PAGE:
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Report: Blu-ray to Drive Web TV Enabled Homes

18 Jan, 2010 By: Erik Gruenwedel

Worldwide sales of Internet-enabled devices are expected to grow nearly 80% this year from 2009, driven by strong consumer demand for Blu-ray Disc players and 3D movies, according to a new report.

British-based IMS Research said it projects global shipments of Web-enabled Blu-ray players to top 28 million units in 2011.

In addition, the report said Internet-connected devices such as video game consoles, media extenders, proprietary equipment, DTT/IP set-top boxes and connected TV sets should help bring Web-enabled TV to more than 473 million homes by 2015.

Separately, Parks Associates said it expects the number of Web-enabled TVs to reach 80 million in the U.S. by 2013.

“With nearly all Blu-ray players manufactured with IP connectivity enabling access to video-on-demand streaming libraries like Netflix, Amazon, Vudu, and CinemaNow, Blu-ray players are more compelling for purchase consideration than they have been since their market debut,” said Rebecca Kurlak, analyst with IMS Research. “With the Blu-ray Disc Association releasing the Blu-ray 3D specification a month ago, and the continued decline in the device category’s average selling price, [we expect] consumers to welcome Blu-ray players into their homes.”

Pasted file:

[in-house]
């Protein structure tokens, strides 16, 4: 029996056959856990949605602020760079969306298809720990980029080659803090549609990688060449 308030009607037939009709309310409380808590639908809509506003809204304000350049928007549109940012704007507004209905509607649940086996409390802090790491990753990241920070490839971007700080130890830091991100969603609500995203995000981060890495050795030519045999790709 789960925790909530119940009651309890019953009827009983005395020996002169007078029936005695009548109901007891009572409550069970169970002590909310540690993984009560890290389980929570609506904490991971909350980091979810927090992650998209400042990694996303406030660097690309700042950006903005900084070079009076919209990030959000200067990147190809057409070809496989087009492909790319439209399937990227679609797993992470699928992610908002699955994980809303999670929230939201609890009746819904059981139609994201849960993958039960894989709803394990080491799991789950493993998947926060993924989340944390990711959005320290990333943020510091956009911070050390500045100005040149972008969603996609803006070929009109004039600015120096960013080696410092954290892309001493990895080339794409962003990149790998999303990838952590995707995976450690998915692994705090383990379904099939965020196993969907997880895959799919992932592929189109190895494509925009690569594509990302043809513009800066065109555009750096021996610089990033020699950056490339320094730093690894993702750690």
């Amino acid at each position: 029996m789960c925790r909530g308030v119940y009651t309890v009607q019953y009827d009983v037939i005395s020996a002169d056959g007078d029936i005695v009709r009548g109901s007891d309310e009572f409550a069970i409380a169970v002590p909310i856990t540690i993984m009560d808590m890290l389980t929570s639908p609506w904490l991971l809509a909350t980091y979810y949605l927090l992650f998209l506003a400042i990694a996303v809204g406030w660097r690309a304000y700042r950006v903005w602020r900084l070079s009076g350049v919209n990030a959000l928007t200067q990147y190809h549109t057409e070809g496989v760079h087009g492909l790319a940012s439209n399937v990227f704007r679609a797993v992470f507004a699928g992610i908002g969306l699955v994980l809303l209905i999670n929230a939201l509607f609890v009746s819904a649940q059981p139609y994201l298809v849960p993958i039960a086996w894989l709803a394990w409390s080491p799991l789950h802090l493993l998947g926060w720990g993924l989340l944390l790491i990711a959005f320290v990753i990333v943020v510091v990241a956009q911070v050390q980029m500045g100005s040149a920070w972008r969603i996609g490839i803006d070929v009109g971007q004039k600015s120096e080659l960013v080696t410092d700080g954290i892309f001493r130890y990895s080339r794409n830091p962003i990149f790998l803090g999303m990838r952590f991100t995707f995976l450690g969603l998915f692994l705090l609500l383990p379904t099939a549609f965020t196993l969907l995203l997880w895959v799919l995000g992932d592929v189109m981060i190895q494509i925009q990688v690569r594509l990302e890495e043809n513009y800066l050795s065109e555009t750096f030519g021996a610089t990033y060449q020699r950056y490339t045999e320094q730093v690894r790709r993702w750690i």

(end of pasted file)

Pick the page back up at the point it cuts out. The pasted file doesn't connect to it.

The growth of connected devices in the home could also result in more consumers reconsidering cable as the primary source for movies and television shows, analysts say.

The average monthly cable bill fell nearly 12% to $70 in the third quarter of 2009, compared to the same period in 2008, as consumers dealing with the recession eliminated premium channels, according to research firm Centris.

At the Consumer Electronics Show (CES) earlier this month in Las Vegas, Panasonic and LG said they would begin shipping TVs later this year that included Skype access. Reports suggest that 60% of current broadcast TV is available repurposed online for free.

Microsoft claims that 20 million of its Xbox 360 consoles are connected to the Internet, including reaching upwards of 2.2 million users at one time via Xbox Live.

Spurred by the growth of Netflix (and recently Blockbuster) movie streaming via connected Blu-ray players, media players and televisions, research firm In-Stat said 39% of U.S. households with a game console can watch movies electronically.

The Scottsdale, Ariz.-based company, in a consumer survey, found that more than half of U.S. consumers with networked Blu-ray players use a wireless connection, while 30% use an Ethernet connection.

“Our research shows that within five years, nearly all broadband households will own at least one web-enabled CE media device,” said In-Stat analyst Norm Bogen. “The implications of this across the digital entertainment industry will be huge.”

Indeed, Roku, which was the first media player to offer Netflix streams, saw unit sales increase 220% in December. Upstart Boxee, which last year began offering repurposed TV programming via Hulu and TV.com on a proprietary set-top box, claims it has 850,000 users.


“The consumer electronics makers are really the only ones who don’t have anything to lose if consumers switch [from cable],” Forrester Research analyst James McQuivey told Ad Age. “Everyone else [including studios] is conflicted.”


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